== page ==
NEW YORK (GenomeWeb) – Scientists from North Carolina State University have developed a method to screen for protospacer-adjacent motif (PAM) preferences in CRISPR systems that have not yet been characterized, and their results suggest that the current mode of thinking about PAMs is far too simplistic.
Led by first author Ryan Leenay and co-senior authors Chase Beisel and Rodolphe Barrangou, the scientists developed a method called PAM-SCANR, which exposes pre-complexed CRISPR ribonucleoproteins to a combinatorial library of Escherichia coli containing a genetic circuit with a target tied to a fluorescent reporter. Each cell in the library contained a unique potential PAM sequence next to the target sequence. If the ribonucleoprotein targeting the genetic circuit recognized that specific PAM, it would induce the cell to fluoresce. The scientists then used fluorescence-activated cell sorting to find the cells with PAMs recognized by the CRISPR system and those bacteria were sequenced to reveal the PAMs that were enriched for.
When the researchers applied PAM-SCANR to well-studied CRISPR systems, such as the CRISPR/Cas9 system of S. pyogenes, they found a much more complex story than has been told up to now.
The new study, published today in Molecular Cell, "brings a certain richness to what you'd describe as a PAM," Beisel said.
"When we first discovered PAMs nearly a decade ago, we initially thought that only one PAM worked," Barrangou said in a statement. "However, our tools revealed there can be multiple PAMs for a single CRISPR/Cas system, and some PAMs clearly performed better than others as part of CRISPR recognizing its target DNA."
The PAM site is essential for CRISPR systems, an initial toehold for the guide RNA to lock on to and hybridize to the genomic target, bringing Cas9 or other CRISPR-associated proteins into position to do whatever they've been designed to do, whether it's cleaving DNA or some other engineered function.
But PAM sequences differ for each of the myriad CRISPR systems evolved in bacteria and archaea. While the PAM for Streptococcus pyogenes — the current gold standard for CRISPR/Cas9 technology — has been canonically established as "NGG," other CRISPR systems are not well understood.
"There are thousands of potential CRISPR tools out there," Beisel said. "To make use of them we need an efficient way to identify their PAMs — and we think we've developed tools to do that."
To demonstrate their method, the scientists tested PAM-SCANR in several important CRISPR systems covering the diversity across bacteria and archaea, including E. coli, Streptococcus thermophilus, Francisella novicida — which exhibits the CRISPR/Cpf1 system, and Bacillus halodurans — whose PAM preferences had not yet been characterized.
In every case, the authors found multiple possible PAM sites.
"PAMs are often viewed as a single entity," Beisel told GenomeWeb. While a canonical PAM, such as the "NGG" of S. pyogenes Cas9 (spCas9) can account for variation, where "N" is any nucleotide, it doesn't capture the full complexity. While researchers had already known spCas9 can also weakly recognize an "NAG" PAM, this interaction wasn't fully understood and is basically ignored. "What a PAM is is much more nuanced and doesn't blend to this consensus that people try to come up with," he said.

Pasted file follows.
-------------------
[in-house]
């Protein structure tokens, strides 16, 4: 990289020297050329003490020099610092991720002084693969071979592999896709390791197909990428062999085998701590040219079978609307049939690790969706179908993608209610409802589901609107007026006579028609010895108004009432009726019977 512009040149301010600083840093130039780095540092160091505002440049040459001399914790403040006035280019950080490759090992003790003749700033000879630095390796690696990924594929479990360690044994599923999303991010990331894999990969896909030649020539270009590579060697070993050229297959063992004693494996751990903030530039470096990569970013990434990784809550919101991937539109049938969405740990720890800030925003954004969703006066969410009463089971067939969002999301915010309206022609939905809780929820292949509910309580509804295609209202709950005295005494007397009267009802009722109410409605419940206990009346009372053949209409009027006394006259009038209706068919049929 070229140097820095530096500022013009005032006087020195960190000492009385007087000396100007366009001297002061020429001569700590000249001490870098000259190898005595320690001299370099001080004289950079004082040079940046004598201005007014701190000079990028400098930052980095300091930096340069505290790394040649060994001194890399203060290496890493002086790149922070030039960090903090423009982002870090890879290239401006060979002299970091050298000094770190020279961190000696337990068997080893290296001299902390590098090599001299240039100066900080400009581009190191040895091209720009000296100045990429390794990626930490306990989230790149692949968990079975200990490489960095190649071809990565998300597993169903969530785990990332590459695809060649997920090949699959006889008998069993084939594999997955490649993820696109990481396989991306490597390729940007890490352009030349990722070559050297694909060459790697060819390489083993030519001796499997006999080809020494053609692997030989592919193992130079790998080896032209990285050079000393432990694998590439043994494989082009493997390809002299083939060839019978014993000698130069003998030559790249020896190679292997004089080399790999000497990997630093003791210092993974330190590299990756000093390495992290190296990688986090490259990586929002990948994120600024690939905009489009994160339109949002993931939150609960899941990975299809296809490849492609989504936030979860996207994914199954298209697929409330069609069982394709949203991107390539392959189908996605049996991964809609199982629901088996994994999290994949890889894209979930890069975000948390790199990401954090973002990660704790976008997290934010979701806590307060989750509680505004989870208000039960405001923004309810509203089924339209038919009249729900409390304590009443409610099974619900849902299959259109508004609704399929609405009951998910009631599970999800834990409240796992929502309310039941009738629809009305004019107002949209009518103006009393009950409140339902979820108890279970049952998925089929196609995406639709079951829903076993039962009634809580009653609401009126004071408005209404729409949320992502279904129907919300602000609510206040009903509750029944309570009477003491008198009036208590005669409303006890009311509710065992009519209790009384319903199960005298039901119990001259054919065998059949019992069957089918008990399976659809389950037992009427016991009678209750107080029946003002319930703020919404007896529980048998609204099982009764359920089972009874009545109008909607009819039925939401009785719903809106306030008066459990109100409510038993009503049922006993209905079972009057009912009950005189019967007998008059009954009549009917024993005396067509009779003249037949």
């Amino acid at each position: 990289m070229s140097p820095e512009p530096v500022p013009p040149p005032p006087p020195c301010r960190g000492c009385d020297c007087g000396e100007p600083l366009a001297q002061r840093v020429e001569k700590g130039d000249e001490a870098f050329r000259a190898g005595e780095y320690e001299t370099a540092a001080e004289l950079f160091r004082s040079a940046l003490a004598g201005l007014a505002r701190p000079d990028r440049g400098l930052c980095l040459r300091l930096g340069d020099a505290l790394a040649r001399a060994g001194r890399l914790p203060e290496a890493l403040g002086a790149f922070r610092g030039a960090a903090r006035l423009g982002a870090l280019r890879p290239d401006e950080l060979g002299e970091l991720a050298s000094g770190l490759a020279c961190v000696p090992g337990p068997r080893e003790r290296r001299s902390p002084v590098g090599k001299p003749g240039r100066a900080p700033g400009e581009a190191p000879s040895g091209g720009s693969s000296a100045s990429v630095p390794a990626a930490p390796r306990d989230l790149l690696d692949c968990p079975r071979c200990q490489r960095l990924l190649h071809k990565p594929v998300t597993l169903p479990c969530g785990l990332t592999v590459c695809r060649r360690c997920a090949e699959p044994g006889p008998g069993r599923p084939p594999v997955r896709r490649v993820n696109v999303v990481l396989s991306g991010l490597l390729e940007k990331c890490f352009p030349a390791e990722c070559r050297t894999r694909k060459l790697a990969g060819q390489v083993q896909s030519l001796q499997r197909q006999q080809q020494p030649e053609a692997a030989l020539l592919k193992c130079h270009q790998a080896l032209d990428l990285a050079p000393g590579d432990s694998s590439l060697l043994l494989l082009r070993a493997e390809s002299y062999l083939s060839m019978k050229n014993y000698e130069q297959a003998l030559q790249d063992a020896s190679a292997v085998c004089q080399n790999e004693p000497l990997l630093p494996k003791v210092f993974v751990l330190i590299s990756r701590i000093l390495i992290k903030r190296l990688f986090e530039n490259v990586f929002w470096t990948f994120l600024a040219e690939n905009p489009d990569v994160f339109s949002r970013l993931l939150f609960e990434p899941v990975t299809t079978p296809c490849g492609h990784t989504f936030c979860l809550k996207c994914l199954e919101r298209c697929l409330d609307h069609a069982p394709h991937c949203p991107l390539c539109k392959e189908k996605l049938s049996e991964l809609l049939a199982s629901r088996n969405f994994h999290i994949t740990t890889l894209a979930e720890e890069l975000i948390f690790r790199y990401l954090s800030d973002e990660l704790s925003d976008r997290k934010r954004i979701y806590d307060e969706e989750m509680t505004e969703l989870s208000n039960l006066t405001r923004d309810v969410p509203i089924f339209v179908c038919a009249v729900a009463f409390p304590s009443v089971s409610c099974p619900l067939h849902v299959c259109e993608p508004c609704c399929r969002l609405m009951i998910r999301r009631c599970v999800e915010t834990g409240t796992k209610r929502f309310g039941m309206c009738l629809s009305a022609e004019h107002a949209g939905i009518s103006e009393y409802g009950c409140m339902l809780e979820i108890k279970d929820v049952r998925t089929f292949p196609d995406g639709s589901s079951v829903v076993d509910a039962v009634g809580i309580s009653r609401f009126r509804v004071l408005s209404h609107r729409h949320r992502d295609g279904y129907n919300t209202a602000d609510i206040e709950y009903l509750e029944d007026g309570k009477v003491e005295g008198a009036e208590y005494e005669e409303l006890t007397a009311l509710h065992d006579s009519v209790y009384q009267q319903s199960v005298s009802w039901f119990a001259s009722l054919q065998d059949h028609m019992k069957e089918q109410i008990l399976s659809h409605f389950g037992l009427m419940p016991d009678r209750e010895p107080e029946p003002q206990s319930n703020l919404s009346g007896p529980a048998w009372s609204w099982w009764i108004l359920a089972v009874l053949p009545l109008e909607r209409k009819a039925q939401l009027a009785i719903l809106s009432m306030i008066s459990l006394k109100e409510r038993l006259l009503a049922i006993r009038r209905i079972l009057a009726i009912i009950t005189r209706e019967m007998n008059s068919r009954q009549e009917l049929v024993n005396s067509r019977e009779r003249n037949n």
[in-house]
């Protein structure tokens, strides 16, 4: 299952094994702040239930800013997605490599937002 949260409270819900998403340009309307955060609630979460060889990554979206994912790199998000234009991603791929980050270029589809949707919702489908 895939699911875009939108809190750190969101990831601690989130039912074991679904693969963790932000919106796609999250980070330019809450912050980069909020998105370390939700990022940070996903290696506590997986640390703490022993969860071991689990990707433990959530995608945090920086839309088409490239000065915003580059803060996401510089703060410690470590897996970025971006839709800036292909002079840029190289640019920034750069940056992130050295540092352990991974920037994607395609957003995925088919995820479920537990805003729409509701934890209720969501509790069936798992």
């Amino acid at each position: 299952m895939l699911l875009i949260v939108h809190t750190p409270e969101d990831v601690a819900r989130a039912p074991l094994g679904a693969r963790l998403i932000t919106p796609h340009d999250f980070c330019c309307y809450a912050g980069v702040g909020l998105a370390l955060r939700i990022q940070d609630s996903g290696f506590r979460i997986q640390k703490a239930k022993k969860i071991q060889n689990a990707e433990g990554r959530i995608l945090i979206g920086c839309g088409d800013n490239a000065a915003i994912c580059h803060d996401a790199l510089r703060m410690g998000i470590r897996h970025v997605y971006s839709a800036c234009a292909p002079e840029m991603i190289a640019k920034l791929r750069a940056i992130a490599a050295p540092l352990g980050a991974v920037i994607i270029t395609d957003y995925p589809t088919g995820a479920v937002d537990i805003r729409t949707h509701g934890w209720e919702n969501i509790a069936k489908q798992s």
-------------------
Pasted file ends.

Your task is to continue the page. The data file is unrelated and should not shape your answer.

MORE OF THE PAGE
"Rather than being black or white, correct or not, there's a gray zone. Some can still function even if they're not better than others," he said. "Some things work really well that don't look like the others at all."
The authors also introduced a graphical representation of PAM-SCANR data called a PAM wheel, which they hope will help make clear their points about complexity in PAM preferences.
The PAM wheel is a visual representation of the individual sequences in the library and their enrichment scores from the screen, Beisel said, and resembles a set of nested donuts. It captures all the possible PAM sequences recognized by the cell sorting and sequencing as well as the relative enrichment in the screen for each PAM.
The authors applied PAM wheel analysis to existing data sets of S. pyogenes and Staphylococcus aureus CRISPR activity. For S. pyogenes, the PAM wheel suggests there are actually two potential patterns for PAM sites: "NGGN" and "NNGG."
"You see PAMs where the fourth position is often a "G", and those are what you'd consider to be less good PAMs," Beisel said. "That suggests there is flexibility in the spacing between the target sequence and the PAM."
While the PAM analysis was only performed in bacteria and not in eukaryotic cells, where many exciting CRISPR applications take place, Beisel said he expected the results to translate and could have major implications for target selection and how to search for and mitigate off-target effects.
"This is a big caveat: we didn't do genome editing in mammalian cells. But if the results translate, how we go about determining what an off-target site looks like becomes much more complicated," he said.